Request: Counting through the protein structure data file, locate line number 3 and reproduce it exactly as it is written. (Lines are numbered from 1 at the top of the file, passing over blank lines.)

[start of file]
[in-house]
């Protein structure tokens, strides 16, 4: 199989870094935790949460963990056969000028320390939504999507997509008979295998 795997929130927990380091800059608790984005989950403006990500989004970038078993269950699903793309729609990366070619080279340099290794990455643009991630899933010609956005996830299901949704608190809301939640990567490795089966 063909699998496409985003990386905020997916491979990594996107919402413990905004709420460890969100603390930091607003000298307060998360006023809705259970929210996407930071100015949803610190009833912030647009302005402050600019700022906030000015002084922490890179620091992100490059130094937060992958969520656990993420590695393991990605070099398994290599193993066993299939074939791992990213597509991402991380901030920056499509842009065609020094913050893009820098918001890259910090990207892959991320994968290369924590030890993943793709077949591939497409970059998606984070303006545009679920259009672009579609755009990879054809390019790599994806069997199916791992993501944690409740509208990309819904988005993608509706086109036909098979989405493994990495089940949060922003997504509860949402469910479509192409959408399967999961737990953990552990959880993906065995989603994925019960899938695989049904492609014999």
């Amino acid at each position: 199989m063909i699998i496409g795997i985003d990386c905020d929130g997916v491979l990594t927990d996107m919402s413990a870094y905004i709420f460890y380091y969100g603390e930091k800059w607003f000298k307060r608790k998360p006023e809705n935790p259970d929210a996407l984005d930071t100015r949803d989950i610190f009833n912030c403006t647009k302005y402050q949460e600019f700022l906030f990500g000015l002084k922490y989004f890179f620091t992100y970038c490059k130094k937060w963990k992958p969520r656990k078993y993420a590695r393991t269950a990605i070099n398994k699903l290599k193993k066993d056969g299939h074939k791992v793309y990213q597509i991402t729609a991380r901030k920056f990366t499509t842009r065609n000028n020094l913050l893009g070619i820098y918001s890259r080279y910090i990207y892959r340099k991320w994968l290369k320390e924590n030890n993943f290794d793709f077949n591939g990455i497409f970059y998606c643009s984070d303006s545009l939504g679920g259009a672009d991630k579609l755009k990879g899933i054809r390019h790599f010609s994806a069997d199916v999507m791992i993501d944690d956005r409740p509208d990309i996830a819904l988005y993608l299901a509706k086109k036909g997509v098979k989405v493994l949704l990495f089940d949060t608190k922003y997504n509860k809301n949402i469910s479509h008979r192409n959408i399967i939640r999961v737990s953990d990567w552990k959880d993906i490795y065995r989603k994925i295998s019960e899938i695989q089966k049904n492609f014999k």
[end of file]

């Amino acid at each position: 199989m063909i699998i496409g795997i985003d990386c905020d929130g997916v491979l990594t927990d996107m919402s413990a870094y905004i709420f460890y380091y969100g603390e930091k800059w607003f000298k307060r608790k998360p006023e809705n935790p259970d929210a996407l984005d930071t100015r949803d989950i610190f009833n912030c403006t647009k302005y402050q949460e600019f700022l906030f990500g000015l002084k922490y989004f890179f620091t992100y970038c490059k130094k937060w963990k992958p969520r656990k078993y993420a590695r393991t269950a990605i070099n398994k699903l290599k193993k066993d056969g299939h074939k791992v793309y990213q597509i991402t729609a991380r901030k920056f990366t499509t842009r065609n000028n020094l913050l893009g070619i820098y918001s890259r080279y910090i990207y892959r340099k991320w994968l290369k320390e924590n030890n993943f290794d793709f077949n591939g990455i497409f970059y998606c643009s984070d303006s545009l939504g679920g259009a672009d991630k579609l755009k990879g899933i054809r390019h790599f010609s994806a069997d199916v999507m791992i993501d944690d956005r409740p509208d990309i996830a819904l988005y993608l299901a509706k086109k036909g997509v098979k989405v493994l949704l990495f089940d949060t608190k922003y997504n509860k809301n949402i469910s479509h008979r192409n959408i399967i939640r999961v737990s953990d990567w552990k959880d993906i490795y065995r989603k994925i295998s019960e899938i695989q089966k049904n492609f014999k």